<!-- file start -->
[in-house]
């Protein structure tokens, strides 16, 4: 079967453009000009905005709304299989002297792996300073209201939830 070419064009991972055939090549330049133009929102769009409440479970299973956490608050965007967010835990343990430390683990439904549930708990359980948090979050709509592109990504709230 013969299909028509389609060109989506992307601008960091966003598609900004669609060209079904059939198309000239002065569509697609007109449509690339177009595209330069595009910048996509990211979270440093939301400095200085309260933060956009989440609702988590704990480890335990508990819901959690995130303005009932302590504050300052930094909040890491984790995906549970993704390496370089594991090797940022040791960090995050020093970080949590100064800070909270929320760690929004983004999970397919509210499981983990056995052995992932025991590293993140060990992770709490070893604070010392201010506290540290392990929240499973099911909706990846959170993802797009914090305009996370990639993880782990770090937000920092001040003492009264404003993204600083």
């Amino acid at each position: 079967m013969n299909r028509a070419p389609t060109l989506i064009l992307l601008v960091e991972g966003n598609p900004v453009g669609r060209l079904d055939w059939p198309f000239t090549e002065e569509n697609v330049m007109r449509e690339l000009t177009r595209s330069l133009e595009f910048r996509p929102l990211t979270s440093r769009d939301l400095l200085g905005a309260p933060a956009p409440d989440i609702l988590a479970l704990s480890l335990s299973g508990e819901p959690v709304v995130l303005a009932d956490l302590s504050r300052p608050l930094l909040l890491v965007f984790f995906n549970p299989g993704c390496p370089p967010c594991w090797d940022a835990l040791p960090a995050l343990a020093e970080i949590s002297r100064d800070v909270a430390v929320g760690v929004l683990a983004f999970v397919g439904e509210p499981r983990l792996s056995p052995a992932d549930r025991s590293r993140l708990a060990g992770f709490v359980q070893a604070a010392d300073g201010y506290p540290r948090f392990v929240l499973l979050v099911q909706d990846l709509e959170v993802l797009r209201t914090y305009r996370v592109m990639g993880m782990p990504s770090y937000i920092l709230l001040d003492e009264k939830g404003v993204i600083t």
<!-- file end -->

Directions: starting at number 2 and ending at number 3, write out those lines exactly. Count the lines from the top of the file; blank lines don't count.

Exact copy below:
């Protein structure tokens, strides 16, 4: 079967453009000009905005709304299989002297792996300073209201939830 070419064009991972055939090549330049133009929102769009409440479970299973956490608050965007967010835990343990430390683990439904549930708990359980948090979050709509592109990504709230 013969299909028509389609060109989506992307601008960091966003598609900004669609060209079904059939198309000239002065569509697609007109449509690339177009595209330069595009910048996509990211979270440093939301400095200085309260933060956009989440609702988590704990480890335990508990819901959690995130303005009932302590504050300052930094909040890491984790995906549970993704390496370089594991090797940022040791960090995050020093970080949590100064800070909270929320760690929004983004999970397919509210499981983990056995052995992932025991590293993140060990992770709490070893604070010392201010506290540290392990929240499973099911909706990846959170993802797009914090305009996370990639993880782990770090937000920092001040003492009264404003993204600083």
């Amino acid at each position: 079967m013969n299909r028509a070419p389609t060109l989506i064009l992307l601008v960091e991972g966003n598609p900004v453009g669609r060209l079904d055939w059939p198309f000239t090549e002065e569509n697609v330049m007109r449509e690339l000009t177009r595209s330069l133009e595009f910048r996509p929102l990211t979270s440093r769009d939301l400095l200085g905005a309260p933060a956009p409440d989440i609702l988590a479970l704990s480890l335990s299973g508990e819901p959690v709304v995130l303005a009932d956490l302590s504050r300052p608050l930094l909040l890491v965007f984790f995906n549970p299989g993704c390496p370089p967010c594991w090797d940022a835990l040791p960090a995050l343990a020093e970080i949590s002297r100064d800070v909270a430390v929320g760690v929004l683990a983004f999970v397919g439904e509210p499981r983990l792996s056995p052995a992932d549930r025991s590293r993140l708990a060990g992770f709490v359980q070893a604070a010392d300073g201010y506290p540290r948090f392990v929240l499973l979050v099911q909706d990846l709509e959170v993802l797009r209201t914090y305009r996370v592109m990639g993880m782990p990504s770090y937000i920092l709230l001040d003492e009264k939830g404003v993204i600083t």